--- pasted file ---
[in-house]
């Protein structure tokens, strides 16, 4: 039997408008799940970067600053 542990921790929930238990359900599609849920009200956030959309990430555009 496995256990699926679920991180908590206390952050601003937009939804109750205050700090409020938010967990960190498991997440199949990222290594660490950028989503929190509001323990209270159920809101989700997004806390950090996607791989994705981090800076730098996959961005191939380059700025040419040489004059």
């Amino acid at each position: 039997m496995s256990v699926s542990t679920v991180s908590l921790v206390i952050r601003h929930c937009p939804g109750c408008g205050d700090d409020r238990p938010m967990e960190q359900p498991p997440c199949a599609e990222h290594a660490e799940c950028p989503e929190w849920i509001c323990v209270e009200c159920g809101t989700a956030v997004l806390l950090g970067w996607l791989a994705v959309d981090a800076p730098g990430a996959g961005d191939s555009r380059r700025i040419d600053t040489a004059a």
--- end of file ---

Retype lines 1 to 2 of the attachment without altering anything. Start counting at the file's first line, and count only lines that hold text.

[in-house]
């Protein structure tokens, strides 16, 4: 039997408008799940970067600053 542990921790929930238990359900599609849920009200956030959309990430555009 496995256990699926679920991180908590206390952050601003937009939804109750205050700090409020938010967990960190498991997440199949990222290594660490950028989503929190509001323990209270159920809101989700997004806390950090996607791989994705981090800076730098996959961005191939380059700025040419040489004059």